Arlington paramedic accused of sexually harassing two teens during ambulance rides

Courtesy Tarrant County Sheriff's Office

A 33-year-old Arlington paramedic has been indicted on two charges of official oppression on accusations that he sexually harassed two teenagers being transported on mental health calls.

Aaron Tyler English had initially been accused in April 2017 of sexually harassing and touching the breast of a 17-year-old girl as she was being taken to a medical facility after a suicide attempt, according to an arrest warrant affidavit.

Arlington police had interviewed English, a paramedic with American Medical Response, but he denied any wrongdoing.

That police investigation was closed on April 11, 2017, after being referred to the city prosecutor’s office. English was never prosecuted, the affidavit states.

“The suspect was temporarily suspended from duty and later returned to work with AMR,” the affidavit states.

But the 2017 case was recently reopened after another teenager, a 17-year-old high school student, reported to Arlington police in December that an AMR employee, later identified as English, had made sexual advances toward her as well.

On Tuesday, English was indicted on official oppression charges in both cases. Official oppression is a Class A misdemeanor punishable by up to a year in jail and a $4,000 fine.

English is free on bond in both cases.

“This prosecution is a classic example of overreaching by law enforcement.,” said Christy Jack, English’s attorney. “At the end of the day, I think the media will be reporting a very different story.”

The 2018 case

The girl in the most recent case told investigators that she was 16 when she was transferred by ambulance to the Sundance Behavioral Health Center following a suicide attempt in January 2018.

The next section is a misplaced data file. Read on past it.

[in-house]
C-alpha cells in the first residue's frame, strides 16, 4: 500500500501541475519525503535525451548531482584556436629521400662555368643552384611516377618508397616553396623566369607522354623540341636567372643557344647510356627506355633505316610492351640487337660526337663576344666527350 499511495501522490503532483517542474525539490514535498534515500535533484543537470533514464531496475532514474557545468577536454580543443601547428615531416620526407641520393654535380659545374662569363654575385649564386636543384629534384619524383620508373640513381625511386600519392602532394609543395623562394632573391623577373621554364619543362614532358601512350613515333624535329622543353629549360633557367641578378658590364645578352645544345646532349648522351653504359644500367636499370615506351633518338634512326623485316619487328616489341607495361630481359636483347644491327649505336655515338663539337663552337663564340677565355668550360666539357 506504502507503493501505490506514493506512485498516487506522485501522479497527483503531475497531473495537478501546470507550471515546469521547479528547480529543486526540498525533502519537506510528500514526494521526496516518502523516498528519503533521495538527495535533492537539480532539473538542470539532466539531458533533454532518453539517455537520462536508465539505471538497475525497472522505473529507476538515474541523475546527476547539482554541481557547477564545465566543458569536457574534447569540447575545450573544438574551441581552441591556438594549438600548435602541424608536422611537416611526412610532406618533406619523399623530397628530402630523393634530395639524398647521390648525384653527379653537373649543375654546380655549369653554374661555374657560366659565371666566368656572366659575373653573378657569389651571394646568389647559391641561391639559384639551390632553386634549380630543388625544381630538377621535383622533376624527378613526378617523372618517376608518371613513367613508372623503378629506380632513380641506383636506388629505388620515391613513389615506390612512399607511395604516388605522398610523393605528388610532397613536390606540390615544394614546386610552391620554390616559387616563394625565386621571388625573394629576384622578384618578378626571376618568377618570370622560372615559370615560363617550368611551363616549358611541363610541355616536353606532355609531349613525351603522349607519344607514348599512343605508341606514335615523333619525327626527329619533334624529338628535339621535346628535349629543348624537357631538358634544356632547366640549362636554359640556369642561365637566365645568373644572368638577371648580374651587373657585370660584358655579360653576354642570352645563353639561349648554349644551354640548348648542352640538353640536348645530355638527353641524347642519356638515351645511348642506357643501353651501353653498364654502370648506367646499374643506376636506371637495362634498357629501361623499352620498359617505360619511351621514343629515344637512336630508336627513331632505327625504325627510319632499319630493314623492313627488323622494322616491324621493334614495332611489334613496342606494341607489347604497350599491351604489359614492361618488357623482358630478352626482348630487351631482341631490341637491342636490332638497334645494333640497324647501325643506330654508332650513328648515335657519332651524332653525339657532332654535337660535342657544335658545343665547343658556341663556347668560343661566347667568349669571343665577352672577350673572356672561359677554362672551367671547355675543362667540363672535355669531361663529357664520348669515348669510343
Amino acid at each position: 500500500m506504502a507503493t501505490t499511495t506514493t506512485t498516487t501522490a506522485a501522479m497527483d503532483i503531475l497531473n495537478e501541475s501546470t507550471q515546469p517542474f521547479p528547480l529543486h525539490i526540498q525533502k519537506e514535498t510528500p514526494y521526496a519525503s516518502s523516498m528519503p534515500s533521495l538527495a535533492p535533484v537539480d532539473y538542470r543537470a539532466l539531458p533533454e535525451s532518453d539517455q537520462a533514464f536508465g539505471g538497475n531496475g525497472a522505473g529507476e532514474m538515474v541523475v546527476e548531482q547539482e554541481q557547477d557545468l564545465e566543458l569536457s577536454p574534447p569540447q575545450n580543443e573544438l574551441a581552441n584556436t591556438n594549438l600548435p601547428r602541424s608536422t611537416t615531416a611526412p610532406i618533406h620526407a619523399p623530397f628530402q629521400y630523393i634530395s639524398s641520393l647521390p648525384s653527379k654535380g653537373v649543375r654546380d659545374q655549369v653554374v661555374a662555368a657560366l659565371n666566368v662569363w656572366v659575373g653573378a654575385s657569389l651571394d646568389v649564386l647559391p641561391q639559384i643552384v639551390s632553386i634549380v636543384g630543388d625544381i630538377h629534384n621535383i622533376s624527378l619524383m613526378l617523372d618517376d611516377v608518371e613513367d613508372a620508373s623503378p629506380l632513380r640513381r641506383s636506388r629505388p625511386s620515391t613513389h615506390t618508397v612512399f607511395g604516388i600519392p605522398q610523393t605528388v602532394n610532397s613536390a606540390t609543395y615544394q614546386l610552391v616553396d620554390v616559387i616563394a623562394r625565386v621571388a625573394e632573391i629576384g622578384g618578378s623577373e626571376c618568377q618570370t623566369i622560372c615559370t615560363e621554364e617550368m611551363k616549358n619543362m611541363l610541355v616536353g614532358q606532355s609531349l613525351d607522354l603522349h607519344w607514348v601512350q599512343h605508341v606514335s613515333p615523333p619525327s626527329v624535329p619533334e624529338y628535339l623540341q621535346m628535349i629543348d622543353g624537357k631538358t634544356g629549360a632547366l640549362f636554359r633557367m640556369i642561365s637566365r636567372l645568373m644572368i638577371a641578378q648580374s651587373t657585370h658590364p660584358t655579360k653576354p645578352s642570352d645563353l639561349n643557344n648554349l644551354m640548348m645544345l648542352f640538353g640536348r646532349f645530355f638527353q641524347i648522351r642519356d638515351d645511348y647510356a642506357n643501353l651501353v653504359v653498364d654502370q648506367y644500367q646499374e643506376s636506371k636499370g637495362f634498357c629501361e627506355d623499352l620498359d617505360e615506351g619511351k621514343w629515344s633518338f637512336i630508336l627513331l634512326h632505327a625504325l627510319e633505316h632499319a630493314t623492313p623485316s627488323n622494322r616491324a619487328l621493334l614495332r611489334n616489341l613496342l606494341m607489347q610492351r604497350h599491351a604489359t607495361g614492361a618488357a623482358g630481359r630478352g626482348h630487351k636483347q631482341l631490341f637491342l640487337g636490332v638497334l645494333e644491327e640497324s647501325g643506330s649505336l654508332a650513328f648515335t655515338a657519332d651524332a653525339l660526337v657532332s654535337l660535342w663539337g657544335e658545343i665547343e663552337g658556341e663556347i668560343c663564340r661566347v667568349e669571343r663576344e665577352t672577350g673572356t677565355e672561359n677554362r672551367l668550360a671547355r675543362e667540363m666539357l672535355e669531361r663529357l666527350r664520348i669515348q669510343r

She said the paramedic told her she could sit on a seat instead of the gurney and offered her use of his phone charger so she could use her phone.

“The suspect began asking her personal and sexual questions, including if she had a boyfriend and if her boyfriend was ‘good in bed,’ ” Detective N. Bishop wrote in the arrest warrant affidavit.

The girl told police that the paramedic also said he would visit her in Sundance and that the conversation made her uncomfortable.

The next month, the girl told police, she began getting text messages from the paramedic though she doesn’t remember ever giving him her number.

She said the paramedic, whom she knew by the first name of Aaron, asked if she remembered the ambulance ride and sent her two pictures of his face.

“The suspect asked several times if she would take photos of her breasts and send him the photos,” Bishop wrote about the text messages, which were turned over to police by the girl.

The paramedic also asked the girl if she had performed certain sexual acts and about her sexual history, the affidavit states.

The girl had turned 17 by the time the paramedic sent the sexually explicit and implicit messages to her, indicating he wanted to engage in sexual contact with her, Bishop wrote.